Polvo In Prism

[Merge; 2009]

Styles: math rock, 90s guitar twisty-ties
Others: Sonic Youth, Don Caballero, Breadwinner, Karate, Silkworm, Chavez

If fans are lucky, a reunion album isn't a complete embarrassment. If they're really lucky, the reunited band might even sound like they've picked up right where they left off, in that hazy, pre-internet world of fanzines and jamming econo, like Dinosaur Jr.’s recent victory laps. Polvo might be the first band ever to come out of a decade of slumber with the best possible entry point to their work. And in this bright, young, web-enabled world, those listeners will be far more numerous than the band ever had at their mid-90s peak.

In Prism’s genius is to service the newbies and true believers in equal measure. The opening riffs of the leadoff alternate-universe chart-topper “Right the Relation” spring fully-formed from the midst of Today’s Active Lifestyles’ “Stinger (Five Wigs),” for the trainspotters in the audience. But it’s the new, not the old, that commands attention from the get-go. The janky guitars and dying amps have apparently been tossed out the back of the van in favor of crushing heaviness with a hi-fi sheen verging on metallic and clean, echoing guitar tones almost reminiscent of Band of Horses. And Ash Bowie’s vocals have never sounded better. So this is what Polvo would have sounded like with proper gear! The resulting timbres are more reminiscent of their 90s peers in Chavez than might have been expected, and it even raises a surprising question of the crossover potential that Chavez never quite brought to bear. But in a decade that saw Modest Mouse bust down Billboard’s doors, when it once seemed required by law to describe both their and Polvo's guitars as “angular,” why not?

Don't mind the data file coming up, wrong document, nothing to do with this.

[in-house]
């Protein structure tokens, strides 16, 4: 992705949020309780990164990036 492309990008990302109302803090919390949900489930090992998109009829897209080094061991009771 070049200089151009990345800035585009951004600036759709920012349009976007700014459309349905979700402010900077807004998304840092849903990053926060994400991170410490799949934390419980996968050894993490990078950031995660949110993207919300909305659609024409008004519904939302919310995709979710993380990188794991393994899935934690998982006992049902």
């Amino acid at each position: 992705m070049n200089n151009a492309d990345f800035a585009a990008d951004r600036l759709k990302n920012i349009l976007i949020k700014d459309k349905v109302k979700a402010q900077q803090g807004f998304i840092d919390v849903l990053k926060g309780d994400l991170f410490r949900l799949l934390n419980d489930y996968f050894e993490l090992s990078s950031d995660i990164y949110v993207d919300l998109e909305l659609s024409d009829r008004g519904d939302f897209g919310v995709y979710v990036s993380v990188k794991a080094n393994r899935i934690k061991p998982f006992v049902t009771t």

The ‘math-rock’ tag always came more from the band’s overt "Eastern" influences rather than the weird time signatures. But on In Prism, funnily enough, the reverse seems to be true; we’re not talking about 9/16 time here, but there seem to be more metrical hiccups than non-Western modes. The ominous opening of “Lucia” even sounds more like slowcore, the other perennial 90s also-ran indie subgenre, as played by Karate or Bedhead. The closest analog to the album's overall tone, though, might be another successfully streamlined brand name known for its noisier past: Jim O'Rourke-era Sonic Youth.

Polvo have always maintained a great sense for melody at the dynamite heart of their exploding ideas, which is what elevated them head and shoulders above the mathematical masses to become critical favorites in the first place. Sound quality notwithstanding, the biggest sea change on In Prism is the stripped-down melodic sensibility that casts the proceedings in elemental pentatonics and even the occasional major key, while the song structures perform the old duck-and-weave or, occasionally, meander.

The only bone to potentially pick is that the Polvo of In Prism doesn’t mind repeating a riff eight times without variation, when four would be just as effective. Plenty of bands do that, especially in the metal realm at which In Prism casts a few sidelong glances, but at their best, Polvo didn’t, and that was one of the reasons their particular brand of complexity was so interesting: it yielded tiny, intense, two-minute nuggets compacted into dwarf-star density. Of course, they would always stretch out, most notably at either end of Exploded Drawing, but there doesn’t always seem to be a good reason for In Prism’s bloated run times. Still, if an album full of five-minute-plus songs is what it took to get this band back in the studio, they can go ahead and make five more just like it.

1. Right the Relation
2. D.C. Trails
3. Beggar's Bowl
4. City Birds
5. Lucia
6. Dream Residue/Work
7. The Pedlar
8. A Link in the Chain

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